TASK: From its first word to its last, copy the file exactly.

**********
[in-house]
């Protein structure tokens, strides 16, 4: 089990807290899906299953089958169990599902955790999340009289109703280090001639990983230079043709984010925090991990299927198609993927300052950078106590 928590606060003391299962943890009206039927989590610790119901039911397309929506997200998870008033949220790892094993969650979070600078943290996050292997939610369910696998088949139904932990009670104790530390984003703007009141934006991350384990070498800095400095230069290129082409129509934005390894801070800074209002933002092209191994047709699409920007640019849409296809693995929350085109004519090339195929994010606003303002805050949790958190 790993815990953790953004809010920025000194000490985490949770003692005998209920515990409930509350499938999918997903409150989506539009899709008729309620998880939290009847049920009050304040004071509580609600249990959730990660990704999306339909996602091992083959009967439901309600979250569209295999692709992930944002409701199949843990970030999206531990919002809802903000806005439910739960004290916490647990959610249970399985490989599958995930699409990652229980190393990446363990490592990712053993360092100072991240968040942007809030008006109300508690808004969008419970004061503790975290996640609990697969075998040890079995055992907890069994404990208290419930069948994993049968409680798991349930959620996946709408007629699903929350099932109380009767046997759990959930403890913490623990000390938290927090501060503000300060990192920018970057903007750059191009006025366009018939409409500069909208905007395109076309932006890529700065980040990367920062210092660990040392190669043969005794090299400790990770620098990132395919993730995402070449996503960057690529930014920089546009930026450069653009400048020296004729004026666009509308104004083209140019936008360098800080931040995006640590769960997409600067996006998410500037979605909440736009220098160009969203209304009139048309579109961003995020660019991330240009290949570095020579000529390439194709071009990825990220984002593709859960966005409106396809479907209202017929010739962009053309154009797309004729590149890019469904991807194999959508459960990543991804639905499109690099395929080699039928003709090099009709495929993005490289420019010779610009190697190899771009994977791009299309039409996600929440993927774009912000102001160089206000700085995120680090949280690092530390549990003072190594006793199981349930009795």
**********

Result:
[in-house]
């Protein structure tokens, strides 16, 4: 089990807290899906299953089958169990599902955790999340009289109703280090001639990983230079043709984010925090991990299927198609993927300052950078106590 928590606060003391299962943890009206039927989590610790119901039911397309929506997200998870008033949220790892094993969650979070600078943290996050292997939610369910696998088949139904932990009670104790530390984003703007009141934006991350384990070498800095400095230069290129082409129509934005390894801070800074209002933002092209191994047709699409920007640019849409296809693995929350085109004519090339195929994010606003303002805050949790958190 790993815990953790953004809010920025000194000490985490949770003692005998209920515990409930509350499938999918997903409150989506539009899709008729309620998880939290009847049920009050304040004071509580609600249990959730990660990704999306339909996602091992083959009967439901309600979250569209295999692709992930944002409701199949843990970030999206531990919002809802903000806005439910739960004290916490647990959610249970399985490989599958995930699409990652229980190393990446363990490592990712053993360092100072991240968040942007809030008006109300508690808004969008419970004061503790975290996640609990697969075998040890079995055992907890069994404990208290419930069948994993049968409680798991349930959620996946709408007629699903929350099932109380009767046997759990959930403890913490623990000390938290927090501060503000300060990192920018970057903007750059191009006025366009018939409409500069909208905007395109076309932006890529700065980040990367920062210092660990040392190669043969005794090299400790990770620098990132395919993730995402070449996503960057690529930014920089546009930026450069653009400048020296004729004026666009509308104004083209140019936008360098800080931040995006640590769960997409600067996006998410500037979605909440736009220098160009969203209304009139048309579109961003995020660019991330240009290949570095020579000529390439194709071009990825990220984002593709859960966005409106396809479907209202017929010739962009053309154009797309004729590149890019469904991807194999959508459960990543991804639905499109690099395929080699039928003709090099009709495929993005490289420019010779610009190697190899771009994977791009299309039409996600929440993927774009912000102001160089206000700085995120680090949280690092530390549990003072190594006793199981349930009795």